There seem to be at least three distinct ways of interpreting Christ's teaching in the area of politics:
The church has no business meddling in politics
Christians should intercede and fight on behalf of the poor and underprivileged
Christians believe in the status quo where wealth and power seem to be distributed in a reasonably fair way
Certainly there are numerous other positions along the spectrum; however there does seem to be some distinct viewpoints. And certainly some extremely wealthy Christians in the first and last groups may not believe in regressive taxation but donate more to charity than they ever would have to in taxes -- so no generalization can apply to all individuals in any of these groups.
Whether it is correct or not, there are generalizations that are made about both the Christian right and the Tea Party. And perhaps one of the most persistent is that there is a strong belief in the status quo of yesteryear more than today as well as a strong belief that taxing the wealthy is wrong for a number of reasons including the notion that it is a form of wealth redistribution.
Whether polls seek the public's views on politics and many other issues, usually the polling agency will establish whether the race of the respondents have a baring on their answers. The Pew research makes it clear that race does play some part in the way we vote, and this is no less true of Christians than any others. Some Democrats have made much of how Republicans have used coded racist messages to attract those who are drawn to such messages. The topic deserves much discussion when raised in a Christian context but only receives a passing mention here rather than to further complicate the debate of religion's place in US politics.
Wealth and Christianity
There are many Biblical quotes that sound alarms and warnings about wealth and positions on social views; however, perhaps one of the most sobering thoughts for anyone who believes that the niceties of human society will be maintained in any after-life should come from some of Christ's last words that were spoken to a lowly thief who seemed to repent his sins and rebuke the other thief who was being crucified: "I tell you the truth today you will be with me in paradise" (Luke 23:43).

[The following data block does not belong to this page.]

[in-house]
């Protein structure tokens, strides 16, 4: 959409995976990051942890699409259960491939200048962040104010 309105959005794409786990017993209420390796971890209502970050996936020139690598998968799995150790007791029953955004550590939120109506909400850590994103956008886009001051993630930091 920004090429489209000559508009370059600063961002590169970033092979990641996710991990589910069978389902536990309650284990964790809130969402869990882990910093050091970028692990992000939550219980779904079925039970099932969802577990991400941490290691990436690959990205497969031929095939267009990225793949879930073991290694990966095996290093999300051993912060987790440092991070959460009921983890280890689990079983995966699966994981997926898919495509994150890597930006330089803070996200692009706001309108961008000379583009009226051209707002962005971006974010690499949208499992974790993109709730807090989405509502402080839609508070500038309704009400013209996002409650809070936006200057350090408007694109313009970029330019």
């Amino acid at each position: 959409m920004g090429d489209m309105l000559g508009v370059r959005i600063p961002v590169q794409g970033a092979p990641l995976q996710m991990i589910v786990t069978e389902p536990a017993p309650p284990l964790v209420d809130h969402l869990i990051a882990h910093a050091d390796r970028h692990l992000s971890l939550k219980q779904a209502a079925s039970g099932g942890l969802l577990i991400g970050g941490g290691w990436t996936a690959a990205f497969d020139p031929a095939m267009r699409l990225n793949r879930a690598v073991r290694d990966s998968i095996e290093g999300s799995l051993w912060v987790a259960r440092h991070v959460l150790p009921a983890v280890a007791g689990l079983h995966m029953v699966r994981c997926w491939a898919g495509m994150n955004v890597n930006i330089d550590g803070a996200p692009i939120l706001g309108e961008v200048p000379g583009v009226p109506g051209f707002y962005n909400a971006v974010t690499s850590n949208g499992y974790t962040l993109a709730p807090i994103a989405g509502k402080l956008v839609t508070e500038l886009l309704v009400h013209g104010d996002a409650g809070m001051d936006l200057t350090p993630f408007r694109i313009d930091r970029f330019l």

We use religion to support rather than challenge our views and behaviors
It seems that many take from the Bible those things that are convenient and support their views rather than those things that make them uncomfortable and challenge their comfortable lives. Stories of Christ usually put him in the position of someone who challenged the status quo and beliefs that were comfortable; perhaps these stories suggest the political positions he would take in today's world.
The Church and its members have always had difficulty justifying the holding of great wealth and it is noteworthy that many proud religious supporters of the right have no trouble dealing with the troublesome question of wealth. There has been a seismic shift in American culture. What has changed that now makes it so much easier for Christians to feel that amassing and holding on to wealth is a political stance or personal decision that does not contradict many of Christ's teachings?